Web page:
I'm sure most dog owners out there can understand that I want to get a break on the cost of dog food. Our youngest dog has allergies and needs limited ingredient, unique protein dog food. It's not that cheap. A few sites offer a discount if you subscribe and get a scheduled shipment. It seems Petco has a good deal - they give a discount along with free shipping and we also get reward points.

The question that remains is how often do we need to receive our shipments. We buy food about once a month, but I'm not exactly sure. Of course I'm going to turn to Tableau to help me figure this out. First step - using my receipts to input the data into Excel (you could also export your bank transactions, but I don't always buy dog food when I go to pet stores).

Save the Excel file, open Tableau, connect to data... and we're off!

I start by looking at the Dates of Purchase, which I drag out onto the row shelf by right-clicking and dragging. This gives me a few options of how I want to view my date field (I select the Discrete option at the top). I use this feature every day and it saves me so much time!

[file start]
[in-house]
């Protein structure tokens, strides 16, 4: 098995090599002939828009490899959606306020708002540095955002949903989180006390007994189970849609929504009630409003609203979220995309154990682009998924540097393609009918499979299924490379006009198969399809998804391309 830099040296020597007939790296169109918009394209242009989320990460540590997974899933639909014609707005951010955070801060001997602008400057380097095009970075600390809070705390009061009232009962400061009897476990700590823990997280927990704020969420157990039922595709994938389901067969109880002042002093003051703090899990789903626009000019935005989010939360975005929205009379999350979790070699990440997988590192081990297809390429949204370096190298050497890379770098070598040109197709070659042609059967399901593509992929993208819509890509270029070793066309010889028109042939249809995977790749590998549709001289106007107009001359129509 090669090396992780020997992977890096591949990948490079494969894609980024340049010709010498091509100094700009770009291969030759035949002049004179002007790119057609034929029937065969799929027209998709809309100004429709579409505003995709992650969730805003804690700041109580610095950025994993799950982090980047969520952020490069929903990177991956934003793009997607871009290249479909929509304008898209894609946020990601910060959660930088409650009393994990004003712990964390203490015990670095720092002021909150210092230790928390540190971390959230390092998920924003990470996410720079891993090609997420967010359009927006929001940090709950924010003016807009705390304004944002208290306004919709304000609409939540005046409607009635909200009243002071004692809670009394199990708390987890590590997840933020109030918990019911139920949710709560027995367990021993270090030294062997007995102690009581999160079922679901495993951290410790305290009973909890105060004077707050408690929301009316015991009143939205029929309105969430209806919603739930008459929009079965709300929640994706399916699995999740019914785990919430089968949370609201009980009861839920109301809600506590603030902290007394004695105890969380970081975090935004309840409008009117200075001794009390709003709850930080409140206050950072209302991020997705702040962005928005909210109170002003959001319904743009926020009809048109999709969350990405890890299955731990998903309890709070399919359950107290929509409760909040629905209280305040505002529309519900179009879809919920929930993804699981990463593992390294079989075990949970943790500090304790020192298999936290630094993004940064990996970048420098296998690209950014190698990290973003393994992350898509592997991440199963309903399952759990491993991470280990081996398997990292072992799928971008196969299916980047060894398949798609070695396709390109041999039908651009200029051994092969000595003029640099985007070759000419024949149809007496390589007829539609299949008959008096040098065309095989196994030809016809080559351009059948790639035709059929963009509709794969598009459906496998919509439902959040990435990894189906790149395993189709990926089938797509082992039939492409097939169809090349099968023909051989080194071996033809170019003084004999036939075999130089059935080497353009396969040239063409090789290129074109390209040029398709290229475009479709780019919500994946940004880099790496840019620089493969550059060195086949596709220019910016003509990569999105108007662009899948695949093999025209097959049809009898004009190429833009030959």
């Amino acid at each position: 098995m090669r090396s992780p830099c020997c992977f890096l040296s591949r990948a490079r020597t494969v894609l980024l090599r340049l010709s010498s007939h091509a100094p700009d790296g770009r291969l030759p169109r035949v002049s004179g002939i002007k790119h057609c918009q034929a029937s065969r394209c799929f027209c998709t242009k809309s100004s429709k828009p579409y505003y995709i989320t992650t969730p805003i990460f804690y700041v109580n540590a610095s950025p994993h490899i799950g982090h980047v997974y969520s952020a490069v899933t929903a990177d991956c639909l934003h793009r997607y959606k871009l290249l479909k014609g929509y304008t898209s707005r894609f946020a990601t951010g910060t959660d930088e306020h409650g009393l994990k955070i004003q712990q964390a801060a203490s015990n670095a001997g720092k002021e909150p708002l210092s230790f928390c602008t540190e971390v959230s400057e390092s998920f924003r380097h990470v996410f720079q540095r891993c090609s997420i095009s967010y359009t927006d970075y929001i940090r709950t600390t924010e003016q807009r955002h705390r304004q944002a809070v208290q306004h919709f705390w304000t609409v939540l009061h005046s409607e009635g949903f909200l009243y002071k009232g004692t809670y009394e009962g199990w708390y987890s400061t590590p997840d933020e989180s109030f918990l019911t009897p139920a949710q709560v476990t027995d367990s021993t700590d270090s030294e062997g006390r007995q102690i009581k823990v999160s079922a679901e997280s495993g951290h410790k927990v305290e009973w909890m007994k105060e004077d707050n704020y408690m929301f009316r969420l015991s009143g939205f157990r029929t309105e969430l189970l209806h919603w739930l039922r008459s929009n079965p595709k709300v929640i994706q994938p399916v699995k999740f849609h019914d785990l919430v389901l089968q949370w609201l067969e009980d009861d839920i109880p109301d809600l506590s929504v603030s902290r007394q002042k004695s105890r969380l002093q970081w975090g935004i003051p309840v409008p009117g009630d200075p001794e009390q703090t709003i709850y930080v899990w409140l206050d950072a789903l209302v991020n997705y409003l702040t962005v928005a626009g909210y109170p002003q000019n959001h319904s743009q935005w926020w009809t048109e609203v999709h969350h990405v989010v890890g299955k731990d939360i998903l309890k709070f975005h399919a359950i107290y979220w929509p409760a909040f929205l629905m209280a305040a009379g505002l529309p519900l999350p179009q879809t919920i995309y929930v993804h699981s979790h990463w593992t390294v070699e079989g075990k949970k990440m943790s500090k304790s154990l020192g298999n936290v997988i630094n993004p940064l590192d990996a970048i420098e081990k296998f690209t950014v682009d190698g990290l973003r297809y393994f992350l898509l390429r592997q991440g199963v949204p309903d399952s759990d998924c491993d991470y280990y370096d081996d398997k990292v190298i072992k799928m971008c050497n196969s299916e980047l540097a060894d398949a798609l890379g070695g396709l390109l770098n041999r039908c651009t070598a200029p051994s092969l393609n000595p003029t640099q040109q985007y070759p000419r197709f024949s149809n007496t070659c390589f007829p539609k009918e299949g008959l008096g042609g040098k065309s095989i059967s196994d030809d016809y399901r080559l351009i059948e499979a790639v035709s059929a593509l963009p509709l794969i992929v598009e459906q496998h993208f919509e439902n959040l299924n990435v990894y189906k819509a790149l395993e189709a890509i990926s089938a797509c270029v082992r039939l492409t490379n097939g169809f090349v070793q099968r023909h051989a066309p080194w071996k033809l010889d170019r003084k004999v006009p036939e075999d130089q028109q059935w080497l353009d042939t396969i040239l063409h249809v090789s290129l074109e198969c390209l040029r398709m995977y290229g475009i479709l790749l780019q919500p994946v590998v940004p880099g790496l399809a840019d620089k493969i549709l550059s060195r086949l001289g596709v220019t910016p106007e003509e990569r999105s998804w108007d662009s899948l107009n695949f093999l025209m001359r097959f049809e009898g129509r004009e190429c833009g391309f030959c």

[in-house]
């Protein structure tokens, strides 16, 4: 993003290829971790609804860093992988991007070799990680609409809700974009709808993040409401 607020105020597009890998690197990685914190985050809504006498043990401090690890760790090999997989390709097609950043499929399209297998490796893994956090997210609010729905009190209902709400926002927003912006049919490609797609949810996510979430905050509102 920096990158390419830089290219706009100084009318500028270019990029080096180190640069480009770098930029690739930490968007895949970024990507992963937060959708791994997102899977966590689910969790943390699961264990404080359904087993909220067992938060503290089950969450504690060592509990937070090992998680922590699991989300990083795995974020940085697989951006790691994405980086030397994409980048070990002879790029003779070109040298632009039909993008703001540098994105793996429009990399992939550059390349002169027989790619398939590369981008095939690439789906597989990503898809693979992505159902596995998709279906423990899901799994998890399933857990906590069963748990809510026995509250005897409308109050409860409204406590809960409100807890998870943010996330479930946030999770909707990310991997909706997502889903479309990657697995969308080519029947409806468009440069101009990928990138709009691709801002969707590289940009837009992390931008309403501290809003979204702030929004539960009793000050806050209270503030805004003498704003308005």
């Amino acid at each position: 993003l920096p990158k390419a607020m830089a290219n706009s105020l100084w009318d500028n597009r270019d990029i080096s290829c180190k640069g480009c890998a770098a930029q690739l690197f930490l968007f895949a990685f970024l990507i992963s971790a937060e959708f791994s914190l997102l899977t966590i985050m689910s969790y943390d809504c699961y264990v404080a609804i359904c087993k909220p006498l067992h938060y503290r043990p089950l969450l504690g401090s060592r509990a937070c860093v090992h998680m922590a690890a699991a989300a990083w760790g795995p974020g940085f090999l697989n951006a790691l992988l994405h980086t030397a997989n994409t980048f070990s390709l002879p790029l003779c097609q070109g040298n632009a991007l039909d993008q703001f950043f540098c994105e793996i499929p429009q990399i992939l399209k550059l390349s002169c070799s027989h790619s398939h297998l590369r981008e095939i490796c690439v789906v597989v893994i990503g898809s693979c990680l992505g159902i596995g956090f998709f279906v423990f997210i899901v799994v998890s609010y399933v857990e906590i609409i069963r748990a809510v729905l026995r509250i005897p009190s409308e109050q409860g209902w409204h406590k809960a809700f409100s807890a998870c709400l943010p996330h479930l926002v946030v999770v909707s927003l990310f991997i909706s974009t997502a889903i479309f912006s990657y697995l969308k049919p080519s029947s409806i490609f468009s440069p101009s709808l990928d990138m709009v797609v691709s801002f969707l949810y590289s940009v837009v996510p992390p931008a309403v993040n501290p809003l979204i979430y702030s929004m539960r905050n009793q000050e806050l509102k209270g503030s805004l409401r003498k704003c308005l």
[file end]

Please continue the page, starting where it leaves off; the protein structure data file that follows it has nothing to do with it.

Next I want to calculate the day difference between the previous date and the date of purchase. I start by creating a field called "Previous Date".

I bring that out into my view as well (using the same right-click and dragging). Because the field is a table calculation I need to set how I want it to compute it's values. Clicking the little arrow on the right side of the pill will give me the option to Compute using > Table (Down).